Sorry to go on-and-on, but some of your readers may enjoy the remembrances of a young boy in Taipei from 1958-1960.
A young woman contacted me asking for information on AFNT, explaining that she was trying to find information on her Grandmother.
These photographs were taken at the 15th Anniversary Celebration of the Armed Forces Network Taiwan (AFNT) in 1969. The Grandmother is the young lady standing on the left side of this photo with the longer hair.
She worked at AFNT as a secretary and translator. She also hosted and modeled in a television show that came on every Wednesday called "Fashion Show" on TTV around 1965-1966.
If you recognize this woman or have any information or know of anyone who was at AFNT during this period, please forward the blog URL to them. You can contact me at TaipeiAirStation@hawaii.rr.com.
I found this old lighter in my box of "stuff" a few weeks ago. It was a gift passed out to the club members probably at Christmas in 1966 or 1967. The condition of this lighter, it's chipped paint was probably caused by it being dropped into my trousers pocket after lighting up one of the hundreds of cigarettes I smoked using this lighter for fire. I always carried a lighter in my pocket to provide a light for patrons. One of the duties of all Club Management folks.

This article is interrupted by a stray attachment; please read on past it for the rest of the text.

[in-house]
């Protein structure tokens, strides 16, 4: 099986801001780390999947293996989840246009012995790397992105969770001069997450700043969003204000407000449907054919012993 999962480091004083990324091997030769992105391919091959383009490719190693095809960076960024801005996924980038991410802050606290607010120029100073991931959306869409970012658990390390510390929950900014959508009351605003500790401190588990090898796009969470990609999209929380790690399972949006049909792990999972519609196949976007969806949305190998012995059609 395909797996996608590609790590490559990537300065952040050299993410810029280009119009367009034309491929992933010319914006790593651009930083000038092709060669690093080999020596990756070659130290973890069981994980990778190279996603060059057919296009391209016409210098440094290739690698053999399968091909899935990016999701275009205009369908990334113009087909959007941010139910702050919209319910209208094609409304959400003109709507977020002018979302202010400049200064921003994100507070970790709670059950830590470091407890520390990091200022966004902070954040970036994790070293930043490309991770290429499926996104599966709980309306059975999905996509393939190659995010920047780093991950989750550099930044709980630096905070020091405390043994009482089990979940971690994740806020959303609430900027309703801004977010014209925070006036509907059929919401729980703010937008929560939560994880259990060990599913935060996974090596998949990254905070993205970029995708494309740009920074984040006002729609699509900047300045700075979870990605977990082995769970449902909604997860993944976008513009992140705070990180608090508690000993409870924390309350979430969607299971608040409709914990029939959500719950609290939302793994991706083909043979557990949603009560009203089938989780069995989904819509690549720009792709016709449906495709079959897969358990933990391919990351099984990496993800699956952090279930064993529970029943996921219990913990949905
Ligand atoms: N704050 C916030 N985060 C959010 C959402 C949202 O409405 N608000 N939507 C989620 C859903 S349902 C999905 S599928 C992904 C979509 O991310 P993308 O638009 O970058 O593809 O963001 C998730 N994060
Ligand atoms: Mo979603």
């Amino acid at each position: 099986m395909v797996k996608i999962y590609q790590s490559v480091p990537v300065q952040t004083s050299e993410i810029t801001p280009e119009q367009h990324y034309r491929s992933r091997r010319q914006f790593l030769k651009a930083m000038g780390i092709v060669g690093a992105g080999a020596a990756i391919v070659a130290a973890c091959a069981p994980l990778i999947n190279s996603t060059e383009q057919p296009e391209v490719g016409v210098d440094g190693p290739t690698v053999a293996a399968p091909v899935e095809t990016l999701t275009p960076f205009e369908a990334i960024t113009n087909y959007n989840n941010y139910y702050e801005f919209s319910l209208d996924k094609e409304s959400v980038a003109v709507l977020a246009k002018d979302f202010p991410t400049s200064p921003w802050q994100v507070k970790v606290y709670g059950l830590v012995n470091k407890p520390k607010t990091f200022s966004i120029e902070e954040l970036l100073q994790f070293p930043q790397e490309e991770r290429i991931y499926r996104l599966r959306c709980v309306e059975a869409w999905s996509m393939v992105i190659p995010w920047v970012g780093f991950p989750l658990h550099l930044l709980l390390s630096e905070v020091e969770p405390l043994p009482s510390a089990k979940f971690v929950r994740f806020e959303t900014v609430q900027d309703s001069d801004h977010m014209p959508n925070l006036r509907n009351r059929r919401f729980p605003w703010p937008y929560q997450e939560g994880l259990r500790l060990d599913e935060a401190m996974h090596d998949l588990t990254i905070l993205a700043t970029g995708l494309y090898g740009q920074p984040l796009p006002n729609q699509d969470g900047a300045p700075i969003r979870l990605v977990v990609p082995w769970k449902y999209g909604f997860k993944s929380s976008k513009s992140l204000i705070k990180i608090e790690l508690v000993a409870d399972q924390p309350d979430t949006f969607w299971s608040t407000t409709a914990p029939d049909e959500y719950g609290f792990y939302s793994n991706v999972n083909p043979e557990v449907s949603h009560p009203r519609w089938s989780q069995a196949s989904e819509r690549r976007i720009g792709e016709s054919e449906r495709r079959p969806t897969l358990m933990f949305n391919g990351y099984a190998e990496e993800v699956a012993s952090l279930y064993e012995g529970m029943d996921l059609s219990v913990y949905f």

Jim Caumo visited the Ministry of National Defense in late 1964 and took this photograph as the guard mount was approaching the post for the changing of the guard in the early morning. The sun is showing full on the MND Building, which faces east. Has to be early morning hours.
The pedicab was still a major means of transportation at this time. Not a lot of traffic on the street this morning.